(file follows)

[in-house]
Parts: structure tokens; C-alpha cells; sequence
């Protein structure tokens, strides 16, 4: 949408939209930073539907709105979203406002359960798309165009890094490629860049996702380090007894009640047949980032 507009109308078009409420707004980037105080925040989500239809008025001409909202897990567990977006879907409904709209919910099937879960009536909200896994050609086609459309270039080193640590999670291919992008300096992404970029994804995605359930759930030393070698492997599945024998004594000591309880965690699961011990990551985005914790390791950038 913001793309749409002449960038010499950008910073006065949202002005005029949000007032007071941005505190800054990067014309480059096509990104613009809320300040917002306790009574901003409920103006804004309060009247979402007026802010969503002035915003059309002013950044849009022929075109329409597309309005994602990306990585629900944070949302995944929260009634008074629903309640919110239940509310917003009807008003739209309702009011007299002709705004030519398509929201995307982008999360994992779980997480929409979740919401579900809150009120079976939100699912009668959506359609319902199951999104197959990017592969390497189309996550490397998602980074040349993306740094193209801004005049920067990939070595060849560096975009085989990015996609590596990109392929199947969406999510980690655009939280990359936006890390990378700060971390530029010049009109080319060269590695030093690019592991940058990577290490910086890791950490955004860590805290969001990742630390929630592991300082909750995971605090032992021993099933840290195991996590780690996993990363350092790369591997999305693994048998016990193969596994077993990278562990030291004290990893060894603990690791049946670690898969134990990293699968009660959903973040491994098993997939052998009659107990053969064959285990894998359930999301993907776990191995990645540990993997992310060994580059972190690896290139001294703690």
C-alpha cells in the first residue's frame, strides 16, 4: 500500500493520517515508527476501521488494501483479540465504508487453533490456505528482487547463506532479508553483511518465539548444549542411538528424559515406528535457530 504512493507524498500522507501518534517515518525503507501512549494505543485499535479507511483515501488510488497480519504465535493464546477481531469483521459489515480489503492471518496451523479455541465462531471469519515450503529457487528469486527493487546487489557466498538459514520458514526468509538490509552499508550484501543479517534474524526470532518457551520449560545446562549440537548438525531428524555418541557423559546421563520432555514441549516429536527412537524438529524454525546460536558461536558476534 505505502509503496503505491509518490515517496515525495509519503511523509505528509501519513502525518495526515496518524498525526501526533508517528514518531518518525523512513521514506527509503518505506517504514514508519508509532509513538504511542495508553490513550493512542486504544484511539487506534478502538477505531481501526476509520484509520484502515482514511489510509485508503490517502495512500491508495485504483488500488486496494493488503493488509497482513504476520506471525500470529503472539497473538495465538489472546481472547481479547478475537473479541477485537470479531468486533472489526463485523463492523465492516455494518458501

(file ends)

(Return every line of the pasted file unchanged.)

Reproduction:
[in-house]
Parts: structure tokens; C-alpha cells; sequence
């Protein structure tokens, strides 16, 4: 949408939209930073539907709105979203406002359960798309165009890094490629860049996702380090007894009640047949980032 507009109308078009409420707004980037105080925040989500239809008025001409909202897990567990977006879907409904709209919910099937879960009536909200896994050609086609459309270039080193640590999670291919992008300096992404970029994804995605359930759930030393070698492997599945024998004594000591309880965690699961011990990551985005914790390791950038 913001793309749409002449960038010499950008910073006065949202002005005029949000007032007071941005505190800054990067014309480059096509990104613009809320300040917002306790009574901003409920103006804004309060009247979402007026802010969503002035915003059309002013950044849009022929075109329409597309309005994602990306990585629900944070949302995944929260009634008074629903309640919110239940509310917003009807008003739209309702009011007299002709705004030519398509929201995307982008999360994992779980997480929409979740919401579900809150009120079976939100699912009668959506359609319902199951999104197959990017592969390497189309996550490397998602980074040349993306740094193209801004005049920067990939070595060849560096975009085989990015996609590596990109392929199947969406999510980690655009939280990359936006890390990378700060971390530029010049009109080319060269590695030093690019592991940058990577290490910086890791950490955004860590805290969001990742630390929630592991300082909750995971605090032992021993099933840290195991996590780690996993990363350092790369591997999305693994048998016990193969596994077993990278562990030291004290990893060894603990690791049946670690898969134990990293699968009660959903973040491994098993997939052998009659107990053969064959285990894998359930999301993907776990191995990645540990993997992310060994580059972190690896290139001294703690």
C-alpha cells in the first residue's frame, strides 16, 4: 500500500493520517515508527476501521488494501483479540465504508487453533490456505528482487547463506532479508553483511518465539548444549542411538528424559515406528535457530 504512493507524498500522507501518534517515518525503507501512549494505543485499535479507511483515501488510488497480519504465535493464546477481531469483521459489515480489503492471518496451523479455541465462531471469519515450503529457487528469486527493487546487489557466498538459514520458514526468509538490509552499508550484501543479517534474524526470532518457551520449560545446562549440537548438525531428524555418541557423559546421563520432555514441549516429536527412537524438529524454525546460536558461536558476534 505505502509503496503505491509518490515517496515525495509519503511523509505528509501519513502525518495526515496518524498525526501526533508517528514518531518518525523512513521514506527509503518505506517504514514508519508509532509513538504511542495508553490513550493512542486504544484511539487506534478502538477505531481501526476509520484509520484502515482514511489510509485508503490517502495512500491508495485504483488500488486496494493488503493488509497482513504476520506471525500470529503472539497473538495465538489472546481472547481479547478475537473479541477485537470479531468486533472489526463485523463492523465492516455494518458501